## [My Computational Complexity Web Log] A New-To-Me pumping lemma for Regular Languages

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• I have a gap in my knowledge of work in theory done between 1979 (the publication of Hopcroft and Ullman ) and 1985 (when I started graduate school). So every
Message 1 of 1 , Aug 8, 2003
I have a gap in my knowledge of work in theory done between 1979 (the publication of Hopcroft and Ullman) and 1985 (when I started graduate school). So every now and then I see a new result from this time that I should have known years ago. Here is an example from the Winter 1982 SIGACT News, a variation of the regular language pumping lemma due to Donald Stanat and Stephen Weiss.

Theorem: If L is regular then there is a positive integer n such that for every string x of length at least n, there are strings u, v and w with v nonempty such that x=uvw and for all strings r and t and integers k≥0, rut is in L if and only if ruvkt is in L.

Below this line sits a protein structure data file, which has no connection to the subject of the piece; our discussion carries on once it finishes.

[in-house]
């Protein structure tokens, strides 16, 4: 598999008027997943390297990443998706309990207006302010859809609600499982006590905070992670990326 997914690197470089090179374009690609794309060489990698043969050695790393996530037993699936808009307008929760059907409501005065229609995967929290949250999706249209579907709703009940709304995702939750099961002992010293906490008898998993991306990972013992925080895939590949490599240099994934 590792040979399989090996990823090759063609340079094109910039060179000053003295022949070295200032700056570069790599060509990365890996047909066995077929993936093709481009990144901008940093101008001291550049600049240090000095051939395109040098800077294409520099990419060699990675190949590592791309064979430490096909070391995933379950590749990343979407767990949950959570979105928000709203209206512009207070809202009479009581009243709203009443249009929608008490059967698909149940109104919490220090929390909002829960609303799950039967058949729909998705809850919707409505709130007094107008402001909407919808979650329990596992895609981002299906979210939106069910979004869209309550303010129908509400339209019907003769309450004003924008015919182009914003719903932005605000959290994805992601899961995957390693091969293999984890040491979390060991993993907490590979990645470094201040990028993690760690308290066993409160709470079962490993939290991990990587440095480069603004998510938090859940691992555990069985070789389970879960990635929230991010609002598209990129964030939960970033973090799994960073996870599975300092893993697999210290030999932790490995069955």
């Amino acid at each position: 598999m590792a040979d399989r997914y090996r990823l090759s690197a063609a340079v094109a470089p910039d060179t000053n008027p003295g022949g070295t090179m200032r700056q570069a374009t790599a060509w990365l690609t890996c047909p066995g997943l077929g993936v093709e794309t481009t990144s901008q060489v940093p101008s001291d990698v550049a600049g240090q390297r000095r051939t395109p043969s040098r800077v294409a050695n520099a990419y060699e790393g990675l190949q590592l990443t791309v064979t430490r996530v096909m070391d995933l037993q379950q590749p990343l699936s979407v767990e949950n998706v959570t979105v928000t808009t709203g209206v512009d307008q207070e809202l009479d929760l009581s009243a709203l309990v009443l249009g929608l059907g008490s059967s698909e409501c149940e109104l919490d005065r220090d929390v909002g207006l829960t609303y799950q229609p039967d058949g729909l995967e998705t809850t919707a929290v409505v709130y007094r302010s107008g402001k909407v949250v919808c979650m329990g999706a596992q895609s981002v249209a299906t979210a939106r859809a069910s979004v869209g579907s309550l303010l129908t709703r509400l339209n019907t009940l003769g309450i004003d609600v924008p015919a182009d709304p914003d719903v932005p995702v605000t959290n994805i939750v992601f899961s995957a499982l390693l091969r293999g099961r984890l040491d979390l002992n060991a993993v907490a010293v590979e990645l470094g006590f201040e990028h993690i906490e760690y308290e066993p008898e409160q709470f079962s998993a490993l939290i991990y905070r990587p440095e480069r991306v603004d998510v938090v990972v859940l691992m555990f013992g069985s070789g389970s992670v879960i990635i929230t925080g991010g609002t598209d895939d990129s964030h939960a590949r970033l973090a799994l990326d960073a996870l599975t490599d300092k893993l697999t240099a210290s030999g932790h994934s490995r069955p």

What surprises me about this result is that w does not appear in the conclusion and that the initial r could put the finite automaton in any state before it gets to u. Here is a sketch of the proof.

Let s be the number of states of a finite automaton accepting L. Let yi be the first i bits of x. For any initial state a, yi will map it to some state b. So one can consider yi as a function mapping states to states. There are at most ss such functions so if |x|≥ss there is an i and a j, i<j such that yi and yj represent the same function. We let u=x1...xi-1 and v=xi...xj-1. The rest follows like the usual pumping lemma.

Using a result of Jaffe, Stanat and Weiss show that this condition is not only necessary but also sufficient to characterize the regular languages.

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Posted by Lance Fortnow to My Computational Complexity Web Log at 8/8/2003 10:24:11 AM